Senator Lesser Joins Advisory Board of New National Org. Fighting to End the Student Debt Crisis
“We need to take a stand here in Massachusetts and across the country to protect student borrowers,” said Sen. Lesser
SPRINGFIELD — Today, a new organization launched a nationwide effort to end the student debt crisis and announced its advisory board of leaders across the country working to protect student borrowers, including Senator Eric P. Lesser.
The Student Borrower Protection Center (SBPC), founded by Seth Frotman, the former top student loan official at the Consumer Financial Protection Bureau, is a national nonprofit organization focused solely on alleviating the burden of student debt across America. Its unpaid advisory board is made up of volunteer policy leaders across the country who are dedicated to solving the student debt crisis.
“Students are doing everything they’ve been told to do, which is to invest in their education and get a college degree. But they are taking on enormous amounts of debt, and they are being taken advantage of by loan servicers who use deceptive practices and wrongly steer them into costly repayment plans. Over the past two years, the Trump Administration — led by Education Secretary Betsy DeVos — has stripped away federal protections for student loan borrowers, putting their financial futures at risk. We need to take a stand here in Massachusetts and across the country to protect student borrowers,” said Sen. Eric P. Lesser.
“Tens of millions of American families are trapped in a broken student loan system, squeezed by rising debt and widespread abuses by a predatory industry,” said Seth Frotman, Executive Director of the Student Borrower Protection Center. “The federal government hasn’t just walked away from the fight on behalf of borrowers, it is actually arming the other side. The Student Borrower Protection Center is here to fight back — in state capitals, in Congress, in court, and in communities across the country.”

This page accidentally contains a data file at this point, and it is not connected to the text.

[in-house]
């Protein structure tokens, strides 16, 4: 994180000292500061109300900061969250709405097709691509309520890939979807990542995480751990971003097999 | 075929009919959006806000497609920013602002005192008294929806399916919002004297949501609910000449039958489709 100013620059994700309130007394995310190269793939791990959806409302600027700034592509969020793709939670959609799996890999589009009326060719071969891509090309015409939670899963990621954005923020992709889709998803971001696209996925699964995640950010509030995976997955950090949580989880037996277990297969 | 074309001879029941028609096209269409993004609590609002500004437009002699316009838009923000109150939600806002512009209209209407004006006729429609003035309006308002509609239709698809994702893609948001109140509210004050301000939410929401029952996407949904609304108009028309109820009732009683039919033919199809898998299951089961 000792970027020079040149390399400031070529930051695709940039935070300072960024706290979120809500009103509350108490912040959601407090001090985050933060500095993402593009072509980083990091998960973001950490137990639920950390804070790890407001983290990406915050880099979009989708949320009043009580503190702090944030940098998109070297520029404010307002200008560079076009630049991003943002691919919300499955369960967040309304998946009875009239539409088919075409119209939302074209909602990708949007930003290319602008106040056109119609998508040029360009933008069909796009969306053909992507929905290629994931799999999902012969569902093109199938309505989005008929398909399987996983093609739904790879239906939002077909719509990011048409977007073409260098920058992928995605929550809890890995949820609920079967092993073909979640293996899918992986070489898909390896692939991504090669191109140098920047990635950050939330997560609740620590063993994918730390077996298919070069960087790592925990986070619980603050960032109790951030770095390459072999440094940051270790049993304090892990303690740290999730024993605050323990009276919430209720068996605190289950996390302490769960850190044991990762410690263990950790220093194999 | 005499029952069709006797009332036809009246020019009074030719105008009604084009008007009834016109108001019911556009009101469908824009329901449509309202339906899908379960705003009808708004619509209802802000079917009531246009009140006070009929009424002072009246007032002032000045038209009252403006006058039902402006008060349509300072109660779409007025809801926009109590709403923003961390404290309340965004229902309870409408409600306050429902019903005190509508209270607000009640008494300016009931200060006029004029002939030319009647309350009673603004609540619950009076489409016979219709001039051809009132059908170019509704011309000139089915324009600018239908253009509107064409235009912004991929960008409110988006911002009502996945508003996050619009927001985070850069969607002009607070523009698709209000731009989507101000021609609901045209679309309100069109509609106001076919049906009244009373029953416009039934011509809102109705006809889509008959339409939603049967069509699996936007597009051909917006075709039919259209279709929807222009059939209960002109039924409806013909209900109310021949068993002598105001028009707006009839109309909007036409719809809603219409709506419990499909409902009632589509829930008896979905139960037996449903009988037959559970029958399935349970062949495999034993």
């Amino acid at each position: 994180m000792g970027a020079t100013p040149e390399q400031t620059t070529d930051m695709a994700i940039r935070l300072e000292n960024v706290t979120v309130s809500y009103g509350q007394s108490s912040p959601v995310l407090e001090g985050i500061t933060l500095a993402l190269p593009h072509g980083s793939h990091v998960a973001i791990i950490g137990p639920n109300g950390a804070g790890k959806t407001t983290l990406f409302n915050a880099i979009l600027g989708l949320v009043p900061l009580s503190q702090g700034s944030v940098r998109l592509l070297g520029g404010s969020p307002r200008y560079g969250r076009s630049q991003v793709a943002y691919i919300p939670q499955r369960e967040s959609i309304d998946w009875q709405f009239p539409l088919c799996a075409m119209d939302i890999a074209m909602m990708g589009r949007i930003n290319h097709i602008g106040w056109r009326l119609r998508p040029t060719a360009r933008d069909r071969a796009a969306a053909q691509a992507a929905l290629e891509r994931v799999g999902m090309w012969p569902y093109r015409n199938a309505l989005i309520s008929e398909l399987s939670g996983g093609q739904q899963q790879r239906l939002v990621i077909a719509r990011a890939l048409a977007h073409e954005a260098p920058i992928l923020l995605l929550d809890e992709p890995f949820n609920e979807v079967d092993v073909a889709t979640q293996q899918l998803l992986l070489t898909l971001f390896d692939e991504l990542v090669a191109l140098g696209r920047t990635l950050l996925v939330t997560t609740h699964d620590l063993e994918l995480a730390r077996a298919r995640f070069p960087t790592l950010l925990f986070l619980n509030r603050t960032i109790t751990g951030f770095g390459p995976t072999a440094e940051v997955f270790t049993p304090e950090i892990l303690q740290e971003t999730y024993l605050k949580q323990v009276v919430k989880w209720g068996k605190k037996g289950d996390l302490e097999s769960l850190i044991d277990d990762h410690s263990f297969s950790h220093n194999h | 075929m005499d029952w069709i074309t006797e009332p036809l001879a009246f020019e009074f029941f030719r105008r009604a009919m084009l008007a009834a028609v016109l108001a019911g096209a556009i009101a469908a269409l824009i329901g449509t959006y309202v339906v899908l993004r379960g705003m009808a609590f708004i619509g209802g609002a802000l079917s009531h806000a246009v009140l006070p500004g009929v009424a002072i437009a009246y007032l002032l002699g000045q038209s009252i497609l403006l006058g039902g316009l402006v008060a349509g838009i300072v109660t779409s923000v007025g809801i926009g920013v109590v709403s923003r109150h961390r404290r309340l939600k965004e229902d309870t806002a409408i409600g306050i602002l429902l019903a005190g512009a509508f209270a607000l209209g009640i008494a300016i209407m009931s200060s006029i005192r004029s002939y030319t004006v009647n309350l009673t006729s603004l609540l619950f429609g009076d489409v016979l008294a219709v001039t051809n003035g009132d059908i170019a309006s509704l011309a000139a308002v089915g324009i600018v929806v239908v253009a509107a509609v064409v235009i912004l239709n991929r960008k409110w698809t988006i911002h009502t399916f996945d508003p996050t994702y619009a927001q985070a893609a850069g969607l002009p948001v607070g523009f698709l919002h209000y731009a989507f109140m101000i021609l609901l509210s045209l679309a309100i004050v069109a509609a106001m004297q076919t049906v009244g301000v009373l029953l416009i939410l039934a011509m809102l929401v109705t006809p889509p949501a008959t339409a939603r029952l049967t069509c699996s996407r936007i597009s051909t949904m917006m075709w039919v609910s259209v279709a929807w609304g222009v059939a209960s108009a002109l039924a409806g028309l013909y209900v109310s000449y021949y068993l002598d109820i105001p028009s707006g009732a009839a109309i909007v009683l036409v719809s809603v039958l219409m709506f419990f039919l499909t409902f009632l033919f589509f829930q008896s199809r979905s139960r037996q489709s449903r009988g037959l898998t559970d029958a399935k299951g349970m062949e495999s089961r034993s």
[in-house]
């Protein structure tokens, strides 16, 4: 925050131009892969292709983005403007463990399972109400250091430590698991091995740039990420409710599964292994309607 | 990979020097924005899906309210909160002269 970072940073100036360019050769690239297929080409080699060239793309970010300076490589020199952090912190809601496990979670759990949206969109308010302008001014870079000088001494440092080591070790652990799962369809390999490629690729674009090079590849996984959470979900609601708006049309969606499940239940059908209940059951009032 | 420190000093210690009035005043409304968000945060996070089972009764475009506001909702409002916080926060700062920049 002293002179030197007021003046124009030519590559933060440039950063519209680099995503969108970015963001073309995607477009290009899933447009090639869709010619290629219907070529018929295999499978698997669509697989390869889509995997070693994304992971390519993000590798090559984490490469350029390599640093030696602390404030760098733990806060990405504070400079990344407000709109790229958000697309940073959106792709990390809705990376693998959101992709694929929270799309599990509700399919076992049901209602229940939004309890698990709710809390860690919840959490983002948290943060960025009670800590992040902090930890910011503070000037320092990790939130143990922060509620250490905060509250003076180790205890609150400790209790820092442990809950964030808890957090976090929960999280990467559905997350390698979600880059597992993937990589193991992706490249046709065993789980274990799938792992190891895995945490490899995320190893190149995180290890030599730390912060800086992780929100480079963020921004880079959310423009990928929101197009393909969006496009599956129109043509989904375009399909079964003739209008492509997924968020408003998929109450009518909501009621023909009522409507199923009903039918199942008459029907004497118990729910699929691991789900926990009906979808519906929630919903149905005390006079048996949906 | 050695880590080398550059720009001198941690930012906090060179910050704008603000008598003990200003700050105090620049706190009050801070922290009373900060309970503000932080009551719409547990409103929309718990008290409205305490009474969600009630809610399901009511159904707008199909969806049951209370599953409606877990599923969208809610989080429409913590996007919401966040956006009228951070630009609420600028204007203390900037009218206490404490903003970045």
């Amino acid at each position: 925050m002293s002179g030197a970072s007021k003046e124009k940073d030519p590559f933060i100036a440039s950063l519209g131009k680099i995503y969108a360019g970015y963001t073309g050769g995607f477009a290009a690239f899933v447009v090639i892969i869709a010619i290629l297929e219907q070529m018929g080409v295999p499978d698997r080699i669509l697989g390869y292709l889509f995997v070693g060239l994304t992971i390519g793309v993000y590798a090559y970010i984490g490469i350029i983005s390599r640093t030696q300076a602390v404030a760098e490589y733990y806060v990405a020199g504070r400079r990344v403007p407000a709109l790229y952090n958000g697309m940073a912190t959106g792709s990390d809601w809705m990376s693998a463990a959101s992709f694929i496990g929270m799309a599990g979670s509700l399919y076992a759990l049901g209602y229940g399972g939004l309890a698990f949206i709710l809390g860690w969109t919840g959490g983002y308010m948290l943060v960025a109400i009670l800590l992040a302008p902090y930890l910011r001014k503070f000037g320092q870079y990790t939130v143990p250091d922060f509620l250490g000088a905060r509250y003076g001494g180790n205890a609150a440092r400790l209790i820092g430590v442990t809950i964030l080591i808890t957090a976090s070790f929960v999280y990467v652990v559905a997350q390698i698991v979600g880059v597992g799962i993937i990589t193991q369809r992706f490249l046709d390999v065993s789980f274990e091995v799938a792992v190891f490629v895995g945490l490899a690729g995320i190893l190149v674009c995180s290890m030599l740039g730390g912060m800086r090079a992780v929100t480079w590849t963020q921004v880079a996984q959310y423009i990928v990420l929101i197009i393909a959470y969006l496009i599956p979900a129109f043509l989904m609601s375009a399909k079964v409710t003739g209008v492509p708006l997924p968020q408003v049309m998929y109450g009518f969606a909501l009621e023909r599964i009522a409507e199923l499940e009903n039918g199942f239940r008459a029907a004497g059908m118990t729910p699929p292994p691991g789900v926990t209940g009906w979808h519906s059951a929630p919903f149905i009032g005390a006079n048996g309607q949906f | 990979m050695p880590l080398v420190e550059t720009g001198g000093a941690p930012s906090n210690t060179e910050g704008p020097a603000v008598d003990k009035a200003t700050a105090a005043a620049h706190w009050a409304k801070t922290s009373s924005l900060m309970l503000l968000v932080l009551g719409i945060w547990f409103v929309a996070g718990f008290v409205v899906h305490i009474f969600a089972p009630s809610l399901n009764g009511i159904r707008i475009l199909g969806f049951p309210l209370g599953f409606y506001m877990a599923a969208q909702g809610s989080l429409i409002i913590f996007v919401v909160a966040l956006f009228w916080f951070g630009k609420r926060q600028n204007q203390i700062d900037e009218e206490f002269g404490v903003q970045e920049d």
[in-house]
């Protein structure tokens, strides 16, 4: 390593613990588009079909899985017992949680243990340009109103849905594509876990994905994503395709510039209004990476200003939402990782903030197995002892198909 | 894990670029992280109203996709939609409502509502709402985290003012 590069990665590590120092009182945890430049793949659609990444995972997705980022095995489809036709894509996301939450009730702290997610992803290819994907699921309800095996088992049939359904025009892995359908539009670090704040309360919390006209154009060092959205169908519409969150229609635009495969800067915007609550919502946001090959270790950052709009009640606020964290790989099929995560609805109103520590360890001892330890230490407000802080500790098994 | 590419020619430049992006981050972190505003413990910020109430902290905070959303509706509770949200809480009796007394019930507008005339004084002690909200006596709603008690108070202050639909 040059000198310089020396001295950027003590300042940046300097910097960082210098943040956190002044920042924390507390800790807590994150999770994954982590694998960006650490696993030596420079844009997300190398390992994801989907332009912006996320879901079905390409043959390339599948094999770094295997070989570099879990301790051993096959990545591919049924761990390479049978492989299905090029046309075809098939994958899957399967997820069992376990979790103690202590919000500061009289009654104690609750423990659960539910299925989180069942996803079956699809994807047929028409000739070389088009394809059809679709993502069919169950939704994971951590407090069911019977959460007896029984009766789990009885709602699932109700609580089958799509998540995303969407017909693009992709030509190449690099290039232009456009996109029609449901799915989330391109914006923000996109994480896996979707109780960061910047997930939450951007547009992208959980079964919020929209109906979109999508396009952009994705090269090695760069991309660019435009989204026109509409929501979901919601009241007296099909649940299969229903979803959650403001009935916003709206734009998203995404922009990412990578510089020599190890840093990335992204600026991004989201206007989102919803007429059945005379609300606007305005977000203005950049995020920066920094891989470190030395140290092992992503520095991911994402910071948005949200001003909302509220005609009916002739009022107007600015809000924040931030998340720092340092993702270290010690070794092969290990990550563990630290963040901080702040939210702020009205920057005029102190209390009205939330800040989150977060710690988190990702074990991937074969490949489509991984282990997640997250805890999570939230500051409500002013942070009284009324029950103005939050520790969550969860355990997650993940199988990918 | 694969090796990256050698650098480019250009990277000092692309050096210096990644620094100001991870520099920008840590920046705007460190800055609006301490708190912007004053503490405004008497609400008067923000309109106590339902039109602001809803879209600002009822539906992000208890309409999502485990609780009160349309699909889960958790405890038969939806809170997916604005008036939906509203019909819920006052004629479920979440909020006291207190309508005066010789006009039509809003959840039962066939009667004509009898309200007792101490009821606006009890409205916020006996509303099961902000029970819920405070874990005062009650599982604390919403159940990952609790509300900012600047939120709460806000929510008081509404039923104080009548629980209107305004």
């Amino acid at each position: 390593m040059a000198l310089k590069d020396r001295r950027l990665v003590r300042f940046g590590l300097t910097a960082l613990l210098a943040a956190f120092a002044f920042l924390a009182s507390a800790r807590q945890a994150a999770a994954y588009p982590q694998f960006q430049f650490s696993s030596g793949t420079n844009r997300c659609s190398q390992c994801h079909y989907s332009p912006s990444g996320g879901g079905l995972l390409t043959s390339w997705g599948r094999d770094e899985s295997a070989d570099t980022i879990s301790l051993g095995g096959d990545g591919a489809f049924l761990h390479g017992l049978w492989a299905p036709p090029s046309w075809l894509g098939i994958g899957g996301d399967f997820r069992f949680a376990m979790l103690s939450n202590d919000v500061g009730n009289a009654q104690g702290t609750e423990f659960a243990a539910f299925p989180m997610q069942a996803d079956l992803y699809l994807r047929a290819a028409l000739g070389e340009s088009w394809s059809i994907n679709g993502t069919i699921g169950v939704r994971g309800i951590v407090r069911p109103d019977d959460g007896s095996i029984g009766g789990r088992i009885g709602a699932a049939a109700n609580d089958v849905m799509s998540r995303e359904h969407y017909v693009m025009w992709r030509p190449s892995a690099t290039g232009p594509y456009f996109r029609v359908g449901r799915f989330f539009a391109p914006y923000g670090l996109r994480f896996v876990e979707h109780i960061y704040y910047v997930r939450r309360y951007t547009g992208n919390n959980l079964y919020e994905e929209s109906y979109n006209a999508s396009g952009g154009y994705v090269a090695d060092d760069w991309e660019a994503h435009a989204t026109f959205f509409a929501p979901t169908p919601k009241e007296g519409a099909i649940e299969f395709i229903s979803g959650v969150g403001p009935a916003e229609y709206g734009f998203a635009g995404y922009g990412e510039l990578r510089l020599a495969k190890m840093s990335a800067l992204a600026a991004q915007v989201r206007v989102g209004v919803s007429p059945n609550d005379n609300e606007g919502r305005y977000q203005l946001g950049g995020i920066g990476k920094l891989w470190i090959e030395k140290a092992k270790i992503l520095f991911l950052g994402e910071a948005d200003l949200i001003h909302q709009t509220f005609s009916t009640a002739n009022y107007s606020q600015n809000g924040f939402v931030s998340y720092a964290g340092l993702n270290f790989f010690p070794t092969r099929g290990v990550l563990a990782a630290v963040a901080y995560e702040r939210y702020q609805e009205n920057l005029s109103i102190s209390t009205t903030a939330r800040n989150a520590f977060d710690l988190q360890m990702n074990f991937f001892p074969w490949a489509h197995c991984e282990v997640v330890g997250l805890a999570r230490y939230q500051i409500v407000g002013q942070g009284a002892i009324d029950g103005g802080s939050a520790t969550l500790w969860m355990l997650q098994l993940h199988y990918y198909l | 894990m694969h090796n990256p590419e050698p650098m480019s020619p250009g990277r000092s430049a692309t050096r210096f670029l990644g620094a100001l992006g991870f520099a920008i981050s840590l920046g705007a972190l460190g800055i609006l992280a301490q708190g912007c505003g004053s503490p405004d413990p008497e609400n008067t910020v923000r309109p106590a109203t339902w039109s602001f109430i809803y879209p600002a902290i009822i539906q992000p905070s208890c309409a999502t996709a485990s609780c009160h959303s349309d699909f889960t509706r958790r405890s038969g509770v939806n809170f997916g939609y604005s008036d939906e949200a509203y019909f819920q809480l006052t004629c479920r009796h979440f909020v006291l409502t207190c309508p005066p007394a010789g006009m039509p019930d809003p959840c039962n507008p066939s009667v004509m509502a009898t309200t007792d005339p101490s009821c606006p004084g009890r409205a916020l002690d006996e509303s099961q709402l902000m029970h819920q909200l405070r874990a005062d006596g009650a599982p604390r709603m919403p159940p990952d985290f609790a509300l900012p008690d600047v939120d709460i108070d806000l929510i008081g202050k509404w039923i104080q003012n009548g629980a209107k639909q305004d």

Last year, Sen. Lesser introduced S.2380, An Act establishing a student loan bill of rights, which requires student loan servicers to be licensed with the state and empowers state officials to investigate them and take action against those that violate the state’s banking and consumer protection laws.
The bill passed the Senate but failed to make it to the Governor’s desk. Sen. Lesser plans to reintroduce it in the new legislative session beginning in January.
This legislation is the Massachusetts version of a bill the SBPC is encouraging advocates in every state to pass to protect student borrowers and hold student loan servicers accountable.
Other national leaders on the SBPC’s advisory board include Randi Weingarten, President of the American Federation of Teachers, and John Podesta, former Chief of Staff to President Bill Clinton and founder of the Center for American Progress, a leading research and advocacy organization on student debt and other issues.